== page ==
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5 Ways Drug Rehab Vocational Programs Help with Long-term Sobriety

by | Last updated Oct 2, 2020 at 3:07PM | Published on Mar 24, 2020 | Rehab Programs

Drug Rehab Vocational Programs

One of the most significant impediments of receiving addiction treatment is the concern of putting one’s life on hold. Generally, addicts believe that during drug rehab, the pause required would lead to falling backward regarding education and career goals. However, that doesn’t have to be the case thanks to drug rehab vocational programs. 

At Lighthouse Recovery Institute, we understand the value and importance of career counseling and vocational programs, which is why we integrate these elements into programming. Thus, we help prevent our patients from losing sight of their goals.

When considering the importance of independence, stability, and purpose, it is easy to understand the importance of employment. Generally, addiction can reduce the ability to sustain or maintain work. One of the most critical elements in sobriety and recovery is finding balance and finding purpose. So, let’s explore the benefits of drug rehab vocational programs and how they help addicts achieve these goals.

What Are the Benefits Of Vocational Programs?

Beginning a journey into sobriety can often feel overwhelming. Especially for those who have not built a career or have limited experience with the workforce. Therefore, ensuring drug and alcohol treatment involves vocational programming is vital. Developing the necessary professional skills can be a turning point in seeing the value recovery offers.

During the early stages of recovery, preventing relapse is a significant priority. As a result, stressors must be addressed and also kept to a minimum. Drug rehab vocational programs strive to reduce stress by making training and employment opportunities achievable for individuals that are serious about their recovery process. 

Patients in drug rehab who have completed a treatment plan may qualify for these particular services regarding vocational development. These services are in addition to substance use disorder, clinical services, and mental health services.

1. Vocational Training Provides Skills for Employment

Many addicts and alcoholics come into drug rehab with little work experience struggle to find and maintaining employment. They may have never been on an interview or written a resume. Our career counseling program provides access to skills to help overcome barriers to first time employment. Some of these skills include resume building, interview techniques, communication skills, and time management skills. Additionally, programming focuses on developing achievable and realistic goals and the ability to “dress for success” with limited resources.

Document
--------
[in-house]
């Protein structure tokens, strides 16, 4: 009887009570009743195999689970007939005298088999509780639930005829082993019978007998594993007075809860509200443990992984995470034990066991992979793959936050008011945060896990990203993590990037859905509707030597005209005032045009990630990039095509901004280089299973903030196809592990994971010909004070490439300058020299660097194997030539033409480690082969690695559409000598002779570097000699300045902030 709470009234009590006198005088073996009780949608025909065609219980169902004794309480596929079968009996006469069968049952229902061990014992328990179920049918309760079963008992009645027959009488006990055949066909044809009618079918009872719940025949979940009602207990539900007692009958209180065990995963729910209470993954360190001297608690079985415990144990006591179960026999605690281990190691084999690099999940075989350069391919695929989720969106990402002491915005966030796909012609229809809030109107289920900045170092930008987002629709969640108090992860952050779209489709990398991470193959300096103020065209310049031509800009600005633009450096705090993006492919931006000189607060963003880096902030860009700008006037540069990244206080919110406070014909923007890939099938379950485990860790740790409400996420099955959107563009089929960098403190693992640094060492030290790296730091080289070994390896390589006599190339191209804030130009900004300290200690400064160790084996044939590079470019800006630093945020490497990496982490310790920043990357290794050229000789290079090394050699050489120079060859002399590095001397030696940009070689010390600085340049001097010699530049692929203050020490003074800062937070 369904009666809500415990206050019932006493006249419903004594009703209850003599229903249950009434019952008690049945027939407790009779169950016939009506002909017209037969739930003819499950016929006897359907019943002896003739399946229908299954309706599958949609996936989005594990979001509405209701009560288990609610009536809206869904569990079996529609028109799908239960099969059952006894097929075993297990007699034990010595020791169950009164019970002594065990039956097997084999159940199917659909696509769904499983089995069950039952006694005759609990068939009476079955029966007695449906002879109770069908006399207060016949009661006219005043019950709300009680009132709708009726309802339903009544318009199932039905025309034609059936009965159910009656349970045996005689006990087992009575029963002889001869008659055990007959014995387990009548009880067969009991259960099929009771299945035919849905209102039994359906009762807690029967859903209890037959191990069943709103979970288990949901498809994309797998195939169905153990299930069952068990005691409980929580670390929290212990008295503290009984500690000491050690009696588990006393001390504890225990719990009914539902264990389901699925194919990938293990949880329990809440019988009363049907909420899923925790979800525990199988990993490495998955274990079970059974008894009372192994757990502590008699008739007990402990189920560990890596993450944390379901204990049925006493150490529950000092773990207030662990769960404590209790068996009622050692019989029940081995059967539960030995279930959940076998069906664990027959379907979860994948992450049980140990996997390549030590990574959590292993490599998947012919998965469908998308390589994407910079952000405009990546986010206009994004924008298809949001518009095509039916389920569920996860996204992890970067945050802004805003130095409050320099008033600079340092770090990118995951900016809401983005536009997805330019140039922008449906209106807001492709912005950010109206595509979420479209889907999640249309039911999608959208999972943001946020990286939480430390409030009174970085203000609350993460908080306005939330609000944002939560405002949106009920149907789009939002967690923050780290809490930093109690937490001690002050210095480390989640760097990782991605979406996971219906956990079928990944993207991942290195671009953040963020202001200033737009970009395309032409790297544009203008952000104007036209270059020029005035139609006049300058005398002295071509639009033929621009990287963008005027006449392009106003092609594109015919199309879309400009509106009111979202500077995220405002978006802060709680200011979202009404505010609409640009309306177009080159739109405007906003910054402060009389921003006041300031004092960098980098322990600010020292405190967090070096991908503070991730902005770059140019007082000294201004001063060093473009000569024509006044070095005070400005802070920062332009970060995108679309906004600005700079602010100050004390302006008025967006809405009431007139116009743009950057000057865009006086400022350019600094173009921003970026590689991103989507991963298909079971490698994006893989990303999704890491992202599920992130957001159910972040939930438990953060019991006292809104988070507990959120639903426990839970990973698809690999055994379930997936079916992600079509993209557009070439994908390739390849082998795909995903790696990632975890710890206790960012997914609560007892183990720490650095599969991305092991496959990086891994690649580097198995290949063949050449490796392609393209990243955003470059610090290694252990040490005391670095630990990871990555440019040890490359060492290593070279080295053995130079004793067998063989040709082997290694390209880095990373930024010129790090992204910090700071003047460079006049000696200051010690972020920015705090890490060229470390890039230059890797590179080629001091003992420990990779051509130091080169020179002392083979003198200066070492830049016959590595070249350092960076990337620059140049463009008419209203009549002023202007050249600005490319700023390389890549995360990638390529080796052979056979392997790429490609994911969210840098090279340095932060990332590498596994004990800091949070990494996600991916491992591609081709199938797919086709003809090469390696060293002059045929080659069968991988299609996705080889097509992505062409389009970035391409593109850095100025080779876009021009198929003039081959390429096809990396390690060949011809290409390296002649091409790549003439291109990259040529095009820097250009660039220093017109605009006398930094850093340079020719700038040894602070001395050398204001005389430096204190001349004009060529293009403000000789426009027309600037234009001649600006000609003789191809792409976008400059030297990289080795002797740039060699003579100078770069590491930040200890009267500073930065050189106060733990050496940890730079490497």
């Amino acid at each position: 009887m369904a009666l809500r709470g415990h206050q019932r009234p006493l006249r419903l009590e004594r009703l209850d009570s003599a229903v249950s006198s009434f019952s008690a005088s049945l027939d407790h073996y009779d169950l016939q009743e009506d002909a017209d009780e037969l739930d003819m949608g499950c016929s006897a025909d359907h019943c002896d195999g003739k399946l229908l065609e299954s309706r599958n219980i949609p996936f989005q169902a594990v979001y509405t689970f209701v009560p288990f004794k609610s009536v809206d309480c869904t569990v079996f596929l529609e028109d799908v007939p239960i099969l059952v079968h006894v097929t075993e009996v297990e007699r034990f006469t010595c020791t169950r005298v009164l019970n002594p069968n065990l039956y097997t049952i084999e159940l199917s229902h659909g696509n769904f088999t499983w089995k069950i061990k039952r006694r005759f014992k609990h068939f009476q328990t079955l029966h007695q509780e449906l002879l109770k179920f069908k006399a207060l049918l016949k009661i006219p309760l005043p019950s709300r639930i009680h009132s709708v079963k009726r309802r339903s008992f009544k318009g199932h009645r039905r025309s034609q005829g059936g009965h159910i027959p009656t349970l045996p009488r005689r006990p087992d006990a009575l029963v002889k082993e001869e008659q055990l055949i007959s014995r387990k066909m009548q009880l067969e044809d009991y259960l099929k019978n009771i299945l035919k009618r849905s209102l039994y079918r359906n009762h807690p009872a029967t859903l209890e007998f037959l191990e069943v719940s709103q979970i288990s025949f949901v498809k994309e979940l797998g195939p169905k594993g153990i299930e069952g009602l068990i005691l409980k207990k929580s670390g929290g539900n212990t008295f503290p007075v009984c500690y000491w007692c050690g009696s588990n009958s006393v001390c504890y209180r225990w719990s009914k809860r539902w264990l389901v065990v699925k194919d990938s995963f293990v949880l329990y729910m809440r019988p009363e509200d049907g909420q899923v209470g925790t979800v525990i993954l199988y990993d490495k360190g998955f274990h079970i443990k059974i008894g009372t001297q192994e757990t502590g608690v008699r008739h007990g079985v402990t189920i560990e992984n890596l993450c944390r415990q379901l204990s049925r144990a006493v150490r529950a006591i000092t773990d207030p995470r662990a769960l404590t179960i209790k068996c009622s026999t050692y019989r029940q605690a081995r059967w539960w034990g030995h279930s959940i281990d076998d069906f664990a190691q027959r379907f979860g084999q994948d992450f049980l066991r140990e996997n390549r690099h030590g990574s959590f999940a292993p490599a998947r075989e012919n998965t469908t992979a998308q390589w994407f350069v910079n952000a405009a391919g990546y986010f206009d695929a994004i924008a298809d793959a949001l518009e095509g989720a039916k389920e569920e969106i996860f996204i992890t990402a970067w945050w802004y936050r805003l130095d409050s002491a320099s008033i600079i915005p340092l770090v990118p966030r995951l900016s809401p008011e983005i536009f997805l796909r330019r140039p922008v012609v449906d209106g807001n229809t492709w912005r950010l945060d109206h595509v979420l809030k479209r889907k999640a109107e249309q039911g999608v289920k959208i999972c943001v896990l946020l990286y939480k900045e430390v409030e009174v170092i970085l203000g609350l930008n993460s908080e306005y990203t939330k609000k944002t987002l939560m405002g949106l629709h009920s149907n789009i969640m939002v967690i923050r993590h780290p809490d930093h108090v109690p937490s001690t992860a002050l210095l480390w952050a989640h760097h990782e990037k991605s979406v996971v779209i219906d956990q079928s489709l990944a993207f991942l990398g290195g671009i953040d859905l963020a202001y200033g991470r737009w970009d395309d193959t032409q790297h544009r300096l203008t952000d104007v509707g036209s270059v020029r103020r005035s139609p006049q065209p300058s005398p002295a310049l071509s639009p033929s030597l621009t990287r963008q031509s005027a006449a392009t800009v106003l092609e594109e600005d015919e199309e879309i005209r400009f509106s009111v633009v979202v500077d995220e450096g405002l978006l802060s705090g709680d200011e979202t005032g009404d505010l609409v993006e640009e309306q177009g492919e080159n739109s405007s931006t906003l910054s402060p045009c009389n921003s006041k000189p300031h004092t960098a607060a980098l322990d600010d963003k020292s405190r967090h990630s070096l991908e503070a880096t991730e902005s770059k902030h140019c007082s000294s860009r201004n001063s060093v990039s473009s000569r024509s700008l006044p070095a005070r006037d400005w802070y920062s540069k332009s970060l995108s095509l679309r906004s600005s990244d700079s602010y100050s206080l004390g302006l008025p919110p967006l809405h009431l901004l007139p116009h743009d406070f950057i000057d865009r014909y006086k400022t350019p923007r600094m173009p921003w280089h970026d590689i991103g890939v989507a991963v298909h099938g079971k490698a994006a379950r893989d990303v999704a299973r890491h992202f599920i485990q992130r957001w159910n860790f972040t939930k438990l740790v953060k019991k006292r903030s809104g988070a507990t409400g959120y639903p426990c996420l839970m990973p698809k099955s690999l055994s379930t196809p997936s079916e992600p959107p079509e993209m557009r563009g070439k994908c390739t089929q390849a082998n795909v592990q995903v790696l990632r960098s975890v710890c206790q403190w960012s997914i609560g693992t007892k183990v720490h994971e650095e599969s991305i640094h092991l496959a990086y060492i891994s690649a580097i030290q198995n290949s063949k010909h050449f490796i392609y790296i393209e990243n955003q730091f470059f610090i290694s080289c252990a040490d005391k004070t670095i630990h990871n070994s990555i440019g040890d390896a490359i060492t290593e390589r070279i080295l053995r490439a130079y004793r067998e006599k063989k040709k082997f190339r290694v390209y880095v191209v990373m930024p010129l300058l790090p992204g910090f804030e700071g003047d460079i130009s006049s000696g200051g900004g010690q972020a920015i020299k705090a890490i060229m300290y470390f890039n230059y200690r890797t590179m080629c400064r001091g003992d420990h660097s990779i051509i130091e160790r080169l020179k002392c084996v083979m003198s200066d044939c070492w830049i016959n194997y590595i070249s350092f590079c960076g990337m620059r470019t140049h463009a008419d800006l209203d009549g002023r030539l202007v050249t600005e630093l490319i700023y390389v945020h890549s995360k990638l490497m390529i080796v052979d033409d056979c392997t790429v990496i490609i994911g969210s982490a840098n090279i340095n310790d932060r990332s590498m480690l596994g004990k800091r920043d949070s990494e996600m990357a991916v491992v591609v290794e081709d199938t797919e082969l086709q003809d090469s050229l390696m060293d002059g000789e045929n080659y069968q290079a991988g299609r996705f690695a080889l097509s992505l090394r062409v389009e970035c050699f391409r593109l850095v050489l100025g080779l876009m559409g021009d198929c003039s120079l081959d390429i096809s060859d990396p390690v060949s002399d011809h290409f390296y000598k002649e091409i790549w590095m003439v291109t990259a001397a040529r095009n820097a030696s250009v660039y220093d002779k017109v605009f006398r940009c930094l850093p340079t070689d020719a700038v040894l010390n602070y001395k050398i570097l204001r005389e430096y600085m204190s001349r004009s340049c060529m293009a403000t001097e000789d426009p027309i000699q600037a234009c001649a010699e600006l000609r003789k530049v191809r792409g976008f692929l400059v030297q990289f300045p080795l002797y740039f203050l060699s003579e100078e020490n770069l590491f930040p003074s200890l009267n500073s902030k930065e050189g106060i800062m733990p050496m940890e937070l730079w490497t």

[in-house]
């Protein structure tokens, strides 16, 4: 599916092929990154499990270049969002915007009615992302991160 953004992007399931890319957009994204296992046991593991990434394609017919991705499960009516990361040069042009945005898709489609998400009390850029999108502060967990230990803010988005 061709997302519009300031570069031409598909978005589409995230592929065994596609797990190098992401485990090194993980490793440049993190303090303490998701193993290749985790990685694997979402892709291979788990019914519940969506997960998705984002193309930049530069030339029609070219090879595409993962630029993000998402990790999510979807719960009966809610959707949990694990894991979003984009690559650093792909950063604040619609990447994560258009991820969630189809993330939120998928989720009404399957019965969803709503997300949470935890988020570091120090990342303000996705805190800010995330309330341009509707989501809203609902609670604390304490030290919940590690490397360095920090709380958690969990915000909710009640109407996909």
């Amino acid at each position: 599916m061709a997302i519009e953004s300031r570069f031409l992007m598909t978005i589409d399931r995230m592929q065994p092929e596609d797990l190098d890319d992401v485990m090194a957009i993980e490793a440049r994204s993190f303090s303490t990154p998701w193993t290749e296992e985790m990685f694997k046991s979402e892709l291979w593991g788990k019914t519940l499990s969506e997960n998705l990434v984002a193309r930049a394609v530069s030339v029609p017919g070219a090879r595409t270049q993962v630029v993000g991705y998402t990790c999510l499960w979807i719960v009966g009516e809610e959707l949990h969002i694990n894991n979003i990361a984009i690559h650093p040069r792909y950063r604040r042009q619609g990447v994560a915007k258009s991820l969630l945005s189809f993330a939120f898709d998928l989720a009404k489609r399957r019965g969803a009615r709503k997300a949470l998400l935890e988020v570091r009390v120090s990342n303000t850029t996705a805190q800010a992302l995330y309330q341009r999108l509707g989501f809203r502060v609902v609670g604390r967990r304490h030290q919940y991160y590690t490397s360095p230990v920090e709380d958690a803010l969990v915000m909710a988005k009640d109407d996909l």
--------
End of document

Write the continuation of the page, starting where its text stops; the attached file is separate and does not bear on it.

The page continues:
Through participating in our vocational programs, patients can learn many skills to set them up for success. Additionally, patients build the confidence to walk into an interview knowing their worth to a company. For example, answering questions about legal status or gaps in employment seem daunting. But through engagement in a supportive vocational rehabilitation, you can learn how to navigate these difficult situations with ease.

2. Career Counseling Increases Self-esteem

It’s prevalent for addiction to cause a reduction in self-esteem and self-worth. As a result, a focal point of treatment becomes identifying personal strengths and attributes. Without being able to recognize strengths and start building life skills, it can be challenging to develop the confidence necessary to secure employment. To people not inflicted with the disease of addiction, it seems natural to wake up each morning and go to work.

However, for many addicts and alcoholics, this is next to impossible. As a result, hygiene, structure, and even eating are not a priority. Merely going to a career center, attending a job fair, or looking online may not provide personal insights and self-esteem boosts that come with job training. It may even have an overwhelming and negative effect if you are unsure of what to expect or have minimal support throughout the process.